: the auxiliary parameter is the Weibull shape parameter, while the log scale parameter for the Weibull distribution is incorporated as an intercept in the linear predictor. The auxiliary parameter has a lower bound at zero. The default is a half-normal distribution with mean 0 and scale 2.`basehaz = "gompertz"`

: the auxiliary parameter is the Gompertz scale parameter, while the log shape parameter for the Gompertz distribution is incorporated as an intercept in the linear predictor. The auxiliary parameter has a lower bound at zero. The default is a half-normal distribution with mean 0 and scale 2.Currently,

`prior_aux`

can be a call to dirichlet, normal, student_t, cauchy, or exponential. See`priors`

for details on these functions. Note that not all prior distributions are allowed with all types of baseline hazard. To omit a prior —i.e., to use a flat (improper) uniform prior— set`prior_aux`

to`NULL`

.

Maybe @bgoodri also has some advice on this.

**ermeel**#75

@sambrilleman, I think the documentation for `prior_aux`

is fine. I propose we stick with it and see how it is received by users and in case it causes too much confusion, we change it.

**bgoodri**#76

That seems fine, but I would do `prior_aux = dirichlet()`

in the signature. We already have that in **rstanarm** for variance components.

**sambrilleman**#77

Fyi, I’ve just merged AFT models into the survival branch. Covariate effects can be incorporated using time-fixed or time-varying acceleration factors. Although, at the moment only an exponential or Weibull can be specified for the baseline survival distribution. I’ve added a bunch of details on the model formulations to the vignette.

The difficulty with doing this is that if the user changes the baseline hazard from the default setting (which they are quite likely to do), for example, they specify `basehaz = "weibull"`

, then the Dirichlet prior isn’t valid and they will get an error. So it is a bit of pain. Every time they change the baseline hazard they would have to change `prior_aux`

too.

I’ve actually been playing around with the M-spline model more, based on the simplex and Dirichlet prior for the M-spline coefficients. But it does something that surprises (worries?) me… Increasing the number of knots in the M-spline function for the baseline hazard doesn’t necessarily increase the flexibility of the curve. For example, say I increase the number of knots from 5 to 50, I would expect the curve to be much more “wiggly”. Instead, it isn’t. In the examples I ran, the Dirichlet prior forces most of the coefficients to zero. In other words, the Dirichlet prior seems to enforce smoothing. Is this expected? If so, that seems ok. But I didn’t realise that the Dirichlet would act as a smoothing prior.

**ermeel**#78

That is an interesting observation! I do not have an explanation for this, but maybe one can understand this by considering how “probability-mass” is distributed in high-dimensional simplexes through the Dirichlet, maybe @betanalpha has an intuition here?

Regarding the expected “wiggliness”: This might also be less severe for this particular case, since we have M-splines here that are non-negative and are also combined using non-negative weights. I would expect (this is a very vague intuition) that the “wiggliness” is therefore suppressed, since we cannot have cancellation effects of splines and coefficients…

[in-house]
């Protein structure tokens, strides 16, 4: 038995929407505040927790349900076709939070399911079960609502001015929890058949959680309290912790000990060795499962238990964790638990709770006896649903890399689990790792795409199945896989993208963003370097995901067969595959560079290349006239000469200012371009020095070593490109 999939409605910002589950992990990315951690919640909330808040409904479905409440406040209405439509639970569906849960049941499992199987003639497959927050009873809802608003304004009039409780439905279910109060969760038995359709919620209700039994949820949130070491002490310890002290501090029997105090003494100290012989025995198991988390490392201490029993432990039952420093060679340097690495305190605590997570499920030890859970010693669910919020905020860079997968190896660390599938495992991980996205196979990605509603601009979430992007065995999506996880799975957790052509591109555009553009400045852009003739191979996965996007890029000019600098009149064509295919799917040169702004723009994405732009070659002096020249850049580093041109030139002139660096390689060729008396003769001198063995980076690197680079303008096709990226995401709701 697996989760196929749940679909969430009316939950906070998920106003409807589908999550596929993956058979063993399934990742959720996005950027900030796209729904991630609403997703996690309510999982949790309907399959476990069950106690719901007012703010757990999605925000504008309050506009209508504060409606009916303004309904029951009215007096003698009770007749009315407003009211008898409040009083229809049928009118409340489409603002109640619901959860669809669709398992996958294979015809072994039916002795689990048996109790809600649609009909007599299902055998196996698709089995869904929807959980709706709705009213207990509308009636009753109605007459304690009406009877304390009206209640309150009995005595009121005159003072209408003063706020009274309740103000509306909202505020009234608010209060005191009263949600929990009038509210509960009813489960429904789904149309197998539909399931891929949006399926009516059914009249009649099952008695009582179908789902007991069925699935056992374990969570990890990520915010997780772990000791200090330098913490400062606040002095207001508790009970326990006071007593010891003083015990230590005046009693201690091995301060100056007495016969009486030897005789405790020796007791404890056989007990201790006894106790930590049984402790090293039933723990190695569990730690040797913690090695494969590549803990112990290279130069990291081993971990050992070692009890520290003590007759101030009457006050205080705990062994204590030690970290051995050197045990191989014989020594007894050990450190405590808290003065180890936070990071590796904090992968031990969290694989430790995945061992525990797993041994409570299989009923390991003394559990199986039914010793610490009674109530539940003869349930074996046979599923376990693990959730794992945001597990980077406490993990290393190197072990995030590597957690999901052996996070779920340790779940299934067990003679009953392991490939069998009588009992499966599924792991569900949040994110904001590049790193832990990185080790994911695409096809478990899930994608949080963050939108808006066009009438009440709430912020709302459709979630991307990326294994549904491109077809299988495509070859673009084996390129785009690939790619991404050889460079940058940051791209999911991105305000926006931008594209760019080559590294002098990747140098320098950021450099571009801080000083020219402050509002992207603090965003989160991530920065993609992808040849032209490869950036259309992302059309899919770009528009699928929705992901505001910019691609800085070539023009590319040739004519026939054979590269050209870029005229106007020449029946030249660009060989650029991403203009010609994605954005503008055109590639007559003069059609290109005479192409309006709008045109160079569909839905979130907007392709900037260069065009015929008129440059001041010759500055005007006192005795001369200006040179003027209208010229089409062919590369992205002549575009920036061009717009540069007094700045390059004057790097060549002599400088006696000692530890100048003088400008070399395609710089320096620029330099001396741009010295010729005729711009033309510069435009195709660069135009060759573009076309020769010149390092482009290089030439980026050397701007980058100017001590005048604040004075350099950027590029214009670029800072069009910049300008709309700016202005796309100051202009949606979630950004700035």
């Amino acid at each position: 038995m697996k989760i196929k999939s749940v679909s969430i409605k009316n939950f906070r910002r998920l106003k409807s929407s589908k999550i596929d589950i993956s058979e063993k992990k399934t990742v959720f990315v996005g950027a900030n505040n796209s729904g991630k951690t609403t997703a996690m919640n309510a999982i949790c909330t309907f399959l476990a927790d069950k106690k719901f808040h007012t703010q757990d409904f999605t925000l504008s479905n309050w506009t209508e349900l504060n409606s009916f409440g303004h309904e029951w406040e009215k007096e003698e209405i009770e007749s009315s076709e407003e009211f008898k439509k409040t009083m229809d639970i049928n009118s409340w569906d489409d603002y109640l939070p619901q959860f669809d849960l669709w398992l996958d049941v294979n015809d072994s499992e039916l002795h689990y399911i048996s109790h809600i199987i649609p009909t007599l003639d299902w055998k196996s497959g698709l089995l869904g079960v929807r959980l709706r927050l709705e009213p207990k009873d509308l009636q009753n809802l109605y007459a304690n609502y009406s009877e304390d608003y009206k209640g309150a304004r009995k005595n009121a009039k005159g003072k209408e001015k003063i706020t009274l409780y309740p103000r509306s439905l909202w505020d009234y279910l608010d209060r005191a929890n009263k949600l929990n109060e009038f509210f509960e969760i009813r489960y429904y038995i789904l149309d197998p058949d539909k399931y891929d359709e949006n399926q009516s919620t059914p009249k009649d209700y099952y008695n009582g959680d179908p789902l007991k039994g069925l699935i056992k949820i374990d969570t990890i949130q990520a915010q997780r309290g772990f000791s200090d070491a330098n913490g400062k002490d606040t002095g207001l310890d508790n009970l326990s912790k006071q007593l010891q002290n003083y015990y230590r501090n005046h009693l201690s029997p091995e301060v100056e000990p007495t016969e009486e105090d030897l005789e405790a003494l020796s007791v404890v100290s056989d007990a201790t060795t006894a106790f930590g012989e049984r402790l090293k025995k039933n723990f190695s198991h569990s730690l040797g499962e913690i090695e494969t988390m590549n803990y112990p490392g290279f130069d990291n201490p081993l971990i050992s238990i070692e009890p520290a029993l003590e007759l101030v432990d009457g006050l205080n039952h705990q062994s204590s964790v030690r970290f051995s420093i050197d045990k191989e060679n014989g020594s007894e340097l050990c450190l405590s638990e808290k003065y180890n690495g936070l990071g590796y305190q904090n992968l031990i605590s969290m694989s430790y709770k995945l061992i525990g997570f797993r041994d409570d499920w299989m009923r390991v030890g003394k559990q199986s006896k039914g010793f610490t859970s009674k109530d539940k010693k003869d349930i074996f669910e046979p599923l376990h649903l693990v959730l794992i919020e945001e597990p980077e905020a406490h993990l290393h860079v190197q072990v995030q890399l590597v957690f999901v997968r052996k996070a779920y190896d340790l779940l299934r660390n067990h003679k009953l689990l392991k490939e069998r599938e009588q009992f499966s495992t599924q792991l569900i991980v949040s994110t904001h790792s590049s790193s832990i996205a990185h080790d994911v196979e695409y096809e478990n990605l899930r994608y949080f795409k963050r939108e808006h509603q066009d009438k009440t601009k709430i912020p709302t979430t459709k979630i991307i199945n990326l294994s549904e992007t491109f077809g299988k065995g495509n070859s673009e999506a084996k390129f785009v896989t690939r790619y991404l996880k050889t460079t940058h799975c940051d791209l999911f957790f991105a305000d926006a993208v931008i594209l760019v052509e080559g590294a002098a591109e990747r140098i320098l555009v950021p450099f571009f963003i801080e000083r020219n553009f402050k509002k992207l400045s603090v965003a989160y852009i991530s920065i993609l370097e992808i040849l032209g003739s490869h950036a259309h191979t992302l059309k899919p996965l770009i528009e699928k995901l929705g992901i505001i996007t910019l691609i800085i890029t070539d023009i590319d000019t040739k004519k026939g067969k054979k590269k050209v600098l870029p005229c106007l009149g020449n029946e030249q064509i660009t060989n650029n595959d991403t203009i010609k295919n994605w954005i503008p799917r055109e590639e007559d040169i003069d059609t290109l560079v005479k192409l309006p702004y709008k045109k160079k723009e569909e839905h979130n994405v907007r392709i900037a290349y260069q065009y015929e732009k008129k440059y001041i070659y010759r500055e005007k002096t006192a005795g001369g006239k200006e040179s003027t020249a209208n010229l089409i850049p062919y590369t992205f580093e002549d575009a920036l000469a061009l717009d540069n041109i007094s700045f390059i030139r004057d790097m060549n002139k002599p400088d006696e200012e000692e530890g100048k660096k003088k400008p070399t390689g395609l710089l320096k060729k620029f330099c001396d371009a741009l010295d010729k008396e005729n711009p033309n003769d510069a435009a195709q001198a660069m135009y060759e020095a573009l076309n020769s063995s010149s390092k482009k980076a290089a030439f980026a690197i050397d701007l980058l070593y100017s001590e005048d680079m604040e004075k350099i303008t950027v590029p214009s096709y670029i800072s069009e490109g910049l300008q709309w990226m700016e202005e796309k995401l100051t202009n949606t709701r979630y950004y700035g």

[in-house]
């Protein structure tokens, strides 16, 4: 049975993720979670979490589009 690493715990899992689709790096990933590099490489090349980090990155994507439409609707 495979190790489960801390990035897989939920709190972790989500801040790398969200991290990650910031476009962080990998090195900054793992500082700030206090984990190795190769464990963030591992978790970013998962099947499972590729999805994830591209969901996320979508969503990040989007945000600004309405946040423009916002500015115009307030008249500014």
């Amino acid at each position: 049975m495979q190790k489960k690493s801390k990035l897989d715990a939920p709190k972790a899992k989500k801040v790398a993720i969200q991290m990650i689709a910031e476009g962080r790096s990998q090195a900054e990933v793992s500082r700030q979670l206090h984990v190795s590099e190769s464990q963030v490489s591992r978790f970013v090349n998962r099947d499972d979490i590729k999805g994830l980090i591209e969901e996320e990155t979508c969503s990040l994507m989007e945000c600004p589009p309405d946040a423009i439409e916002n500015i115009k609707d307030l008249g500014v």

Out of curiosity, did you find different choices of priors for the m-/i-spline coefficients that can lead to a very “wiggly” curve, as the number of knots is increased?

**betanalpha**#79

The behavior of the Dirichlet distribution as the dimensionality increases depends on the configuration of the hyperparameters. Let’s assume that they’re all set to the same value, \alpha. For \alpha \le 1 then as the dimensionality increases the Dirichlet will concentrate around the corners where most of the values hover around zero. For \alpha > 1 there will be a soft concentration in the center of the simplex.

**ermeel**#80

Thanks!

Here are some examples with 13 knots and different values of \alpha. The figures show prior samples of the baseline hazard curve and induced baseline survival curves, that is

and

where the gammas have a joint Dirichlet prior with common \alpha parameter and \beta_0 has a Normal(-5,2) prior. The M_k,I_k are, respectively, the corresponding m-/i-spline basis functions at time point t. Each of the figures shows 8 samples.

\alpha=1:

\alpha=2:

\alpha=4:

\alpha=8:

\alpha=0.5

\alpha=0.25:

\alpha=0.125

I guess what it is happening for low values of \alpha, we effectively see a randomly chosen basis function here, where as for large values of \alpha we see, roughly, an average basis function…

To quote Wikipedia:

A concentration parameter of 1 (or

k, the dimension of the Dirichlet distribution, by the definition used in the topic modelling literature) results in all sets of probabilities being equally likely, i.e. in this case the Dirichlet distribution of dimensionkis equivalent to a uniform distribution over ak-1-dimensional simplex. Note that this isnotthe same as what happens when the concentration parameter tends towards infinity. In the former case, all resulting distributions are equally likely (the distribution over distributions is uniform). In the latter case, only near-uniform distributions are likely (the distribution over distributions is highly peaked around the uniform distribution). Meanwhile, in the limit as the concentration parameter tends towards zero, only distributions with nearly all mass concentrated on one of their components are likely (the distribution over distributions is highly peaked around thekpossible Dirac delta distributions centered on one of the components, or in terms of thek-dimensional simplex, is highly peaked at corners of the simplex).

**lcomm**#81

Let’s say you have a \mathrm{Dirichlet}(\alpha_1, \dots, \alpha_k) prior. According to this paper, the effective sample size of that prior information is \sum_i^{k} \alpha_i. So if you keep \alpha_1 = \alpha_2 = \dots = \alpha_k constant as you increase k you are effectively asserting a stronger a priori belief that the basis weights are equal. Is that desirable?